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Six Things That Stood Out

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Six Things That Stood Out for the Titans in Sunday's 27-3 Win Over the Bengals


NASHVILLE – The Titans beat the Bengals 27-3 on Sunday at Nissan Stadium.

Here's a look at six things that stood out from the contest:

King Henry

And this is why Derrick Henry is known as "King Henry." On Sunday, the running back did it all for the Titans – he ran for 122 yards, and he also threw a touchdown pass. During his big day, Henry also eclipsed Oilers great Earl Campbell for second place on the franchise's rushing list. Henry showed off his wheels – and his strength – on his 29-yard touchdown run in the second quarter, breaking three tackles along the way. "To be mentioned with a name I've heard for so long, as a kid," Henry said of Campbell, "it's a surreal moment for me. I'm thankful – God is good – for the people that helped me get here." Later, Henry showed off his arm with a two-yard touchdown pass to tight end Josh Whyle. "Peyton Manning had to show up again," Henry said with a smile. "It's called: 'Go be Peyton Manning and throw a touchdown' and that's what I tried to do."


The play in itself was a beauty – Henry lined up in the backfield, in the Wildcat, and he took the direct snap from center Aaron Brewer. It came on a day when the Titans earlier tried some trickery, but the flea-flicker went just off the hands of DeAndre Hopkins for a would-be touchdown. Henry was worried he might not get a chance to throw the ball after the Bengals called a time out when the Titans first went into the formation. "I was like, Aw, man, they'd done seen something, done sniffed something out, and (coaches would) change the play," Henry said with a smile. But the Titans stuck with the play, and Whyle broke into space in the end zone. "That was a new play this week," Whyle said. "I got a couple of reps at it. Derrick threw a good pass today, and that's all that matters."

Defense, Defense, Defense

Heading into Sunday's game, the Titans considered the Bengals their biggest defensive challenge to date because of the playmaker from Cincinnati. The challenge was accepted, and the Titans stood tall. Quarterback Joe Burrow managed just 165 passing yards on a day when the Bengals managed just 14 first downs, and 211 yards of offense. Burrow was sacked as many times (3) as the Bengals scored points. In fact, the Bengals didn't score after their opening possession. "Honestly, we just locked in," safety Amani Hooker said. "Guys took on the challenge. We had Ja'Marr Chase coming to town. We had Tee Higgins coming in, and Joe Burrow coming to town. So, we knew the work we were going to have on our hands. We took it upon ourselves to go make a play and play good defense."

Unsung Heroes

It takes everybody in games like this, and the Titans got contributions from guys across the roster. I previously mentioned Whyle, who had two catches for 26 yards and the TD. Nick Westbrook-Ikhine also continued to step up (team-high five catches for 51 yards and a touchdown), and Mason Kinsey did a nice job in the return game. Defensively, edge rusher Trevis Gipson stepped in and recorded a sack and a forced fumble. Jack Gibbens led the team with 10 tackles, including a tackle for a loss and a pass defensed. While big-name players also made big plays in this one, the Titans got important plays across the board. "We had some guys playing their first time for us as Titans," Coach Mike Vrabel said. "We talked about those guys making a play. Shy(heim) Carter playing in his first NFL game. (Josh) Whyle continuing to get—gave him some more snaps today and he came through. Caleb Murphy, Colton Dowell. So it's the way it kind of shook out there today. It was good to see them all go out there and contribute."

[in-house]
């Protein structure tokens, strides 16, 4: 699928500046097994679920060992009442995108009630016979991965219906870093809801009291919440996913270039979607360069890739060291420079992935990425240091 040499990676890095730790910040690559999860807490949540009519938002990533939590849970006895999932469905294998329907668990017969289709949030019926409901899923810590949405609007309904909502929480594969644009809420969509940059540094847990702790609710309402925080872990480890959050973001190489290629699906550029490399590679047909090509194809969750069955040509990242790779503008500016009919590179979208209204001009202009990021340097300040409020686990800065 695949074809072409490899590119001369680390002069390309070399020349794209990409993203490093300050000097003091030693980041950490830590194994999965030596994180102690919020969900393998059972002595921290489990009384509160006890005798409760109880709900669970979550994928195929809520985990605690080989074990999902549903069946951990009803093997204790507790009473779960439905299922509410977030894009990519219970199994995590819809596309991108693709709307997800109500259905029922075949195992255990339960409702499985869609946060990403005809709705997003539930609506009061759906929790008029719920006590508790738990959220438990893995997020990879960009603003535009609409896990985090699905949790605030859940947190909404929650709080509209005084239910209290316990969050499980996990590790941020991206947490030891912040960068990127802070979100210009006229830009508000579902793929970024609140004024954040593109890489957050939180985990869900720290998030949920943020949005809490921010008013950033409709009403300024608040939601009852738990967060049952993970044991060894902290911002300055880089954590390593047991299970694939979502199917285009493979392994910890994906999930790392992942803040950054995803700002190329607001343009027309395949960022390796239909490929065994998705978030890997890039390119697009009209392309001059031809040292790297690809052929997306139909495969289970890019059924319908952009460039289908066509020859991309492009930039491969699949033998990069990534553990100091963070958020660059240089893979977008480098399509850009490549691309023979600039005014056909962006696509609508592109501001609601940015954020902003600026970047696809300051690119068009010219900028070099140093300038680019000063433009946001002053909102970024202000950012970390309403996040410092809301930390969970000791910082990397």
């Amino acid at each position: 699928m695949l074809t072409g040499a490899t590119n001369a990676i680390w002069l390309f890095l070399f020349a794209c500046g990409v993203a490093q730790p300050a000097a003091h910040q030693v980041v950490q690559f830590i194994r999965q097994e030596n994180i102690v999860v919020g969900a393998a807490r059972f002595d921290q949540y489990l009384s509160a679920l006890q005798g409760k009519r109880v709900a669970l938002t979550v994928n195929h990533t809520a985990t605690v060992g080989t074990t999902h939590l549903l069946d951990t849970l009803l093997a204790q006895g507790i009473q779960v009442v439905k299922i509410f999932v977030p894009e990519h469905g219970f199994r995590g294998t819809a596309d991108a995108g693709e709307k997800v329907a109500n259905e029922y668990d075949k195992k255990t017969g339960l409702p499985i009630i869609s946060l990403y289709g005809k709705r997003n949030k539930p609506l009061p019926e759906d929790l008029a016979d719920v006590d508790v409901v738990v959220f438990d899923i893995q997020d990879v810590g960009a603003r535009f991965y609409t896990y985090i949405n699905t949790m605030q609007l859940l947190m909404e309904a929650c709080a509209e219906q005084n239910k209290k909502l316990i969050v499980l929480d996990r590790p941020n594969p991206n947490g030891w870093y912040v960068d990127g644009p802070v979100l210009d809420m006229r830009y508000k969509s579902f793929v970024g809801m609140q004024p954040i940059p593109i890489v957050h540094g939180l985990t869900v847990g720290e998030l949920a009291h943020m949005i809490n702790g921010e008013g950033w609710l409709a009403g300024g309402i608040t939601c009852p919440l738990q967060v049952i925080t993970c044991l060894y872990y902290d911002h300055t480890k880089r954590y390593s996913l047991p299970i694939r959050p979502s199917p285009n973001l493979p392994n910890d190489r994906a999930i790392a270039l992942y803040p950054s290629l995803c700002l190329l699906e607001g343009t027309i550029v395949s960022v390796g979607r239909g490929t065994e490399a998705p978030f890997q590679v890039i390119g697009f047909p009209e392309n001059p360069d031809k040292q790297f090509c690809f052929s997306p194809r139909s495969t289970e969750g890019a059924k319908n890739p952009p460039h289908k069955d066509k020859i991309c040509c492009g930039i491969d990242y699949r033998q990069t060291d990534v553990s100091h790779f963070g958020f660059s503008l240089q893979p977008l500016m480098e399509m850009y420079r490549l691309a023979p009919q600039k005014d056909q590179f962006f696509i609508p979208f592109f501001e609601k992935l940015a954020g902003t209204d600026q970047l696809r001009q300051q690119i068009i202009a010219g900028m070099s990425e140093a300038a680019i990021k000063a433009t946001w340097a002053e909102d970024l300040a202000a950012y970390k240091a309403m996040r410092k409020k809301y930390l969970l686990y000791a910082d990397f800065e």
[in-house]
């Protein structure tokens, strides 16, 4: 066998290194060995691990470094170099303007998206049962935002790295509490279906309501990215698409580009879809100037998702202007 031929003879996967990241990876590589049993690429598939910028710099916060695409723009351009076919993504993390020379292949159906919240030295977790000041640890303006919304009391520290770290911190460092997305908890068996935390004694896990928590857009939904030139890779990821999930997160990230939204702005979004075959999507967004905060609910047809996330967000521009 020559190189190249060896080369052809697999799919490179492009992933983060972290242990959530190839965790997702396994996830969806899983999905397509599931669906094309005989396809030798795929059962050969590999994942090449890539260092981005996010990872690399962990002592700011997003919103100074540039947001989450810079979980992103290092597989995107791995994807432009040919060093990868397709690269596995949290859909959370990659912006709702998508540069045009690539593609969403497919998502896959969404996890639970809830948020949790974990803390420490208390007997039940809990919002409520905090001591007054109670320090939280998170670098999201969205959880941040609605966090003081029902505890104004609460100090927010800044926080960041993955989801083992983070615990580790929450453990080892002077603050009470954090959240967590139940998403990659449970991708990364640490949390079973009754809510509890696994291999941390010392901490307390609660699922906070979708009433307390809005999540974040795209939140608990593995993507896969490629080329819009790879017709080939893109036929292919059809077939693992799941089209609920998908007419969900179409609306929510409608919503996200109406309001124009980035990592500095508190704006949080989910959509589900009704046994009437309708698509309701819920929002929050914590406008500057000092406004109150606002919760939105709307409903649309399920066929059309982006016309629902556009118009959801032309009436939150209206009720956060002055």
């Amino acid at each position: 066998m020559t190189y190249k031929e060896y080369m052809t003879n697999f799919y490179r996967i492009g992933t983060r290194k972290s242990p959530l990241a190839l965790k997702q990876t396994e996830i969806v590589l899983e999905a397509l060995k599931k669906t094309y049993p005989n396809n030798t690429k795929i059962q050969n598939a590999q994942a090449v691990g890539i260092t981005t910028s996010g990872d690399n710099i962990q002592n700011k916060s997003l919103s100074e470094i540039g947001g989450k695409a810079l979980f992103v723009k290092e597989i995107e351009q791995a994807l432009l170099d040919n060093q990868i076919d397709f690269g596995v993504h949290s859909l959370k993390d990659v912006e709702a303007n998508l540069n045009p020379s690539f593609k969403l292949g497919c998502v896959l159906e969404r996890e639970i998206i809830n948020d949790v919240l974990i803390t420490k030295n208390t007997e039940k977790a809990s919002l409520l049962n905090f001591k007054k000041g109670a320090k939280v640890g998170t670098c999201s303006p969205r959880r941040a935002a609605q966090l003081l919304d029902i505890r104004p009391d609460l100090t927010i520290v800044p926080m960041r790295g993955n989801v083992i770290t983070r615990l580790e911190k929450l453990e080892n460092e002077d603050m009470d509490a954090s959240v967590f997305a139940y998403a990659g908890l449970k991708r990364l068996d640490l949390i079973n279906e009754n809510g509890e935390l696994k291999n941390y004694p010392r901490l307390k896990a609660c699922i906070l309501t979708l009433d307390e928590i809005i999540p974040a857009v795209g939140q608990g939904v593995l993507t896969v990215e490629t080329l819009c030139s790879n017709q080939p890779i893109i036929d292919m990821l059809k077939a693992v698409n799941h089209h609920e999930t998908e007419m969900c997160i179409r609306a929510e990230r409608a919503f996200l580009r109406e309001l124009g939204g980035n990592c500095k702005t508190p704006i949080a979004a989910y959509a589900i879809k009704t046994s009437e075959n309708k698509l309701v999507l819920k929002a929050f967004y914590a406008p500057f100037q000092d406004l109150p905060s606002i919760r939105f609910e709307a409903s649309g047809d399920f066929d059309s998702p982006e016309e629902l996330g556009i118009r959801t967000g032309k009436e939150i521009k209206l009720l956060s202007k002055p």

Offensive Flurry

The Titans didn't score a touchdown in Week One in New Orleans. Same for Week Three against the Cleveland. On Sunday, the Titans went on a scoring binge – scoring three touchdowns in six minutes – during a great stretch in the second quarter. First came a 13-yard touchdown pass from quarterback Ryan Tannehill to Westbrook-Ikhine, which capped a beautiful five-play, 78-yard drive. Then came Henry's 29-yard touchdown run, which capped a four-play, 79-yard scoring drive. The Titans finished the first half scoring with the two-yard touchdown pass from Henry to Whyle, which sent Nissan Stadium into a frenzy. In a span of seven offensive plays in the second quarter, the Titans had five plays in which they gained 20-plus yards. "It was a lot of fun," Tannehill said. "We were efficient, and that was opening some plays up down the field for us. … It's a good thing for the Titans when you are able to dial those things up."

Sealing the Win

The Titans dominated the Bengals on Sunday. And, with a 24-3 lead at the half, I liked the team's chances heading into the third quarter. With their opening possession of the second half, the Titans pretty much clinched it with a 15-play, 65-yard drive that used 10 minutes and 22 seconds. In terms of clock used, it was the Titans' longest scoring drive since a field-goal drive that took 11 minutes and 14 seconds at Jacksonville on Oct. 26, 2003. When the Titans took the 27-3 lead on Nick Folk's field goal, the Bengals were pretty much done after that, their time to come back reduced, their spirit killed. "You know, it wasn't the prettiest ten-minute drive," Vrabel said, "but it certainly was very effective."

The Tennessee Titans take on the Cincinnati Bengals in Week 4 at Nissan Stadium.

The Tennessee Titans arrive at Nissan Stadium for their Week 4 Game against the Cincinnati Bengals.

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